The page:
President Trump falsely claims that he "saved" Obamacare's pre-existing condition protections

Americans with pre-existing conditions have protections because of former President Barack Obama's healthcare law

By Igor Derysh

Managing Editor

Published January 13, 2020 11:05AM (EST)

President Donald Trump falsely claimed he "saved" Obamacare's protections for pre-existing conditions despite actively working for years to gut them.

Trump accused former New York Mayor Mike Bloomberg of "false advertising" after the Democrat ran ads warning against Trump's attacks on Obamacare.

"I was the person who saved Pre-Existing Conditions in your Healthcare, you have it now, while at the same time winning the fight to rid you of the expensive, unfair and very unpopular Individual  Mandate," Trump falsely claimed after trying but failing to dismantle Obamacare and its protections with congressional Republicans.

"If Republicans win in court and take back the House of Represenatives [sic], your healthcare, that I have now brought to the best place in many years, will become the best ever, by far. I will always protect your Pre-Existing Conditions, the Dems will not!" he falsely claimed, referring to a court case in which his administration supports ending Obamacare and its protections for pre-existing conditions.

And Trump's lie could not be any further from the truth.

"People with pre-existing medical problems have health insurance protections because of President Barack Obama's health care law, which Trump is trying to dismantle," The Associated Press stated in its fact-check of Trump's brazen falsehood.

Not only did Trump unsuccessfully push for a repeal of the law, which would have stripped the protections, he also proposed short-term alternatives, which dif not have to cover preexisting conditions, the AP noted.

Trump also seeks to dismantle the protections as part of the court battle that he alluded to in his tweet. His administration sided with states trying to invalidate Obamacare in the case, which would strip protections from people with pre-existing conditions.

Trump's claim that Republicans would act to preserve the protections also falls flat, since the administration has not provided any details in regards to such a plan.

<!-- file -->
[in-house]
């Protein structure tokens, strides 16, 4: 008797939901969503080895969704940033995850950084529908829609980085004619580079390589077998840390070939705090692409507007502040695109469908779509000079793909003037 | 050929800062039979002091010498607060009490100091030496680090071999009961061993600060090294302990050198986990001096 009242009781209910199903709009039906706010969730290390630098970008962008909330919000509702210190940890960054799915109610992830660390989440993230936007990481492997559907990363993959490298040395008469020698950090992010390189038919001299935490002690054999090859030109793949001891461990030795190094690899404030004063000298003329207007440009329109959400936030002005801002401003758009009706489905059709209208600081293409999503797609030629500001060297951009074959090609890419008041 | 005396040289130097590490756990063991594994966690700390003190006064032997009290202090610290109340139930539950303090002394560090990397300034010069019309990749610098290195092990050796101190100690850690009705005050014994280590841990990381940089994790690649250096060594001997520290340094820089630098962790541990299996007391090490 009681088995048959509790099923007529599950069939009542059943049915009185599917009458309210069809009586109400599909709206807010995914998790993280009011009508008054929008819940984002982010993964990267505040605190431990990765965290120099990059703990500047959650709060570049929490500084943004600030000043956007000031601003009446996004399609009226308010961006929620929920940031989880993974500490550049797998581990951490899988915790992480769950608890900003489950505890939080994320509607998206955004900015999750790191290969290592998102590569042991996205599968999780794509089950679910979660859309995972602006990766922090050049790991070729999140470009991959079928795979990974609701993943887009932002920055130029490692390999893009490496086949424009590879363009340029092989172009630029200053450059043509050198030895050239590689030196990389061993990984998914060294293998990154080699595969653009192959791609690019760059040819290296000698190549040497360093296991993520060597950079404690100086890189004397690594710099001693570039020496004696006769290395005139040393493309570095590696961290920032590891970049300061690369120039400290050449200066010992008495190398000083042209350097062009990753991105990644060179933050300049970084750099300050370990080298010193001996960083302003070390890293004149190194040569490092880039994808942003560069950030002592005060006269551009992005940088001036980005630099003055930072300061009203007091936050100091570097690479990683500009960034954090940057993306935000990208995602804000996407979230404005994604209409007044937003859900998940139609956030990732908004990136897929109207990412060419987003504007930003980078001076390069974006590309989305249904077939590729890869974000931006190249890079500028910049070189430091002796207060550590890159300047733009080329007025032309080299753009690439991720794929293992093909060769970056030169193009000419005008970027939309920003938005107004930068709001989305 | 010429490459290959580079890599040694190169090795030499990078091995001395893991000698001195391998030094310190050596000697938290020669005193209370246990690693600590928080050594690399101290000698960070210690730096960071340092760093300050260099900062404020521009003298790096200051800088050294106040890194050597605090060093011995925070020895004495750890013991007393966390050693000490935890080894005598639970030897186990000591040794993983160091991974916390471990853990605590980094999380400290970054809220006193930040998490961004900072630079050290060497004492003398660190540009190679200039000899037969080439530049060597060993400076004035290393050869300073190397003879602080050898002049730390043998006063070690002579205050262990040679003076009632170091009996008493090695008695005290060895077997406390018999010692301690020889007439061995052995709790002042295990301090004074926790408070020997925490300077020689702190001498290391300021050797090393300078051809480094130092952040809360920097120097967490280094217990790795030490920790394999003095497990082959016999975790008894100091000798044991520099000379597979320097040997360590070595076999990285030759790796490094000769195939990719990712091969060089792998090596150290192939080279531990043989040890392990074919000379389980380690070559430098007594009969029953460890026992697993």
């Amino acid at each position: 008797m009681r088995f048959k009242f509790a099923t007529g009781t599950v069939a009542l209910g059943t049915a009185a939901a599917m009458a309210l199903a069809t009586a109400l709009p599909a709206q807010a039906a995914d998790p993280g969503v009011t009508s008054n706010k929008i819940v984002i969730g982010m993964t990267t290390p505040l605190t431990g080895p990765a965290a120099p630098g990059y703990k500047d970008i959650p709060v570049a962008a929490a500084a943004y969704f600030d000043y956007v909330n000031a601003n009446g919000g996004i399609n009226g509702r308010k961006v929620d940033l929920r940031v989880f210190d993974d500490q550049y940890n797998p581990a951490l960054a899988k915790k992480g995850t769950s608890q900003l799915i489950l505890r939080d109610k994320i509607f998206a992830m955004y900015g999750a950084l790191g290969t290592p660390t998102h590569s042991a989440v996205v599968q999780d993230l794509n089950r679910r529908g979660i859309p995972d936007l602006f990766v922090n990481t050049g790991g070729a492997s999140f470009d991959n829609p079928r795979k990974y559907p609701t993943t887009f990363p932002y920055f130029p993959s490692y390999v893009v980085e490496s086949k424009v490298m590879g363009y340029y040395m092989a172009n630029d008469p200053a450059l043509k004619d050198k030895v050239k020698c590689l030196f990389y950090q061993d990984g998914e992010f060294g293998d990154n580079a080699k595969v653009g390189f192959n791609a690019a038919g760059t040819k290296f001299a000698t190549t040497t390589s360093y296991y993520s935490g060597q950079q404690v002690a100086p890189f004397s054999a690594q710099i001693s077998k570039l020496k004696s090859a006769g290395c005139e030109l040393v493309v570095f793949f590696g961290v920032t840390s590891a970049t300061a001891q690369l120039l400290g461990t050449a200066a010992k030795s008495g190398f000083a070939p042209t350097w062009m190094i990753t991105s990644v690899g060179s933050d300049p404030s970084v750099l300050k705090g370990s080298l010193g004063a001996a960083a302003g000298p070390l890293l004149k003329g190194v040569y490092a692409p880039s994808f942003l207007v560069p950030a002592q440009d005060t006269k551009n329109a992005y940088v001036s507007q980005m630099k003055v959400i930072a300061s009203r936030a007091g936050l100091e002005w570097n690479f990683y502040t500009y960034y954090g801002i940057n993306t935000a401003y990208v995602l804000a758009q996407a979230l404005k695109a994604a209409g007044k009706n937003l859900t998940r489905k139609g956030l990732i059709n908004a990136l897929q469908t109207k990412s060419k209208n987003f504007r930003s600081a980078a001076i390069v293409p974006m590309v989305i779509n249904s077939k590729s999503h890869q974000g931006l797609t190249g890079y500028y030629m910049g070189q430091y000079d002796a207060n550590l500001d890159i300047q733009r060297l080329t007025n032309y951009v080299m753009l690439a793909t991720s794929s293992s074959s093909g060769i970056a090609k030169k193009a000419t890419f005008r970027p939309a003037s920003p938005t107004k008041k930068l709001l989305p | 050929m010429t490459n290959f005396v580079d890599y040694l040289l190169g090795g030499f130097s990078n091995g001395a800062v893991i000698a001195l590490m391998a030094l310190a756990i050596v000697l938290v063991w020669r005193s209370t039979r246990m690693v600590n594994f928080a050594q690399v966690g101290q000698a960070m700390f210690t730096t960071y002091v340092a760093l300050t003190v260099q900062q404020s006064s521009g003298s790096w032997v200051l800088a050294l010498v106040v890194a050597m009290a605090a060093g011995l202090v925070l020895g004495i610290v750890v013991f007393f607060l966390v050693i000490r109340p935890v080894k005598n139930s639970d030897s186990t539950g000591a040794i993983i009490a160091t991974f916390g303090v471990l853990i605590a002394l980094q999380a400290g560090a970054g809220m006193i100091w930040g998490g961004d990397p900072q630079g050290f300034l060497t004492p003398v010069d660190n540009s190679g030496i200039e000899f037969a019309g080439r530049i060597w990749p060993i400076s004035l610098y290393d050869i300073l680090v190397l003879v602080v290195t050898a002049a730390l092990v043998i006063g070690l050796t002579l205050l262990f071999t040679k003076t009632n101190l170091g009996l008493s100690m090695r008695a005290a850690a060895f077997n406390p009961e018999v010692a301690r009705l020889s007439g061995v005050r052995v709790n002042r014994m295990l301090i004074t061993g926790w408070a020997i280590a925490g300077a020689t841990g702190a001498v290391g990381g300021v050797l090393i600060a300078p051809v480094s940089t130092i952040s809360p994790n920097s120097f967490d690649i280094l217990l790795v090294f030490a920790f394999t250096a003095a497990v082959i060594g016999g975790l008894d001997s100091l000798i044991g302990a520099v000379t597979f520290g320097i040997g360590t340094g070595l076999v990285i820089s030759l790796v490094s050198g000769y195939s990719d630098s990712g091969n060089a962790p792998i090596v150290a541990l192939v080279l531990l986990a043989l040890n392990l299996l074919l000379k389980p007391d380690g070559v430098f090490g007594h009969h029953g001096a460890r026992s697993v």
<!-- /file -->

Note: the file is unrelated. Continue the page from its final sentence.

In fact, Democrats asked the Supreme Court to take up the case on an expedited basis while Republicans filed briefs asking the court to hold off on hearing it until after the 2020 elections. About 20 million people are projected to lose their health insurance if Republicans win the case.

"The lawfulness of the act is undoubtedly a matter of the utmost national importance, but the current petitions do not justify immediate, emergency review by the court," a brief filed by Republicans said.

Vox's Katelyn Burns noted the irony of Republicans trying to delay a case they themselves brought to avoid political fallout in the elections.

"If the Supreme Court were to uphold the ACA, Democrats would be able to campaign as the party that defended Obamacare. If it were to be overturned, then Democrats would cast the GOP as the party that dumped 20 million people off their health insurance in an election year," Burns wrote. "It is in Republicans's best interests to avoid that lose-lose scenario, and therefore they have asked the court not to take up the case in the first place."

Crooked Media's Brian Beutler urged Democrats to call out Trump's falsehood, noting that Sen. Josh Hawley, R-Mo., similarly "lied his way into a Senate seat" in his race against former Sen. Claire McCaskill, D-Mo.

"An obscene, Orwellian lie, and Dems need to actually make a stink about it rather than just count on fact checkers to do it for them," he wrote. "Otherwise, every other Republican will parrot the lie and the acquiescent media will report that views on who saved pre-ex protections differ."

By Igor Derysh

Igor Derysh is Salon's managing editor. His work has also appeared in the Los Angeles Times, Chicago Tribune, Boston Herald and Baltimore Sun.

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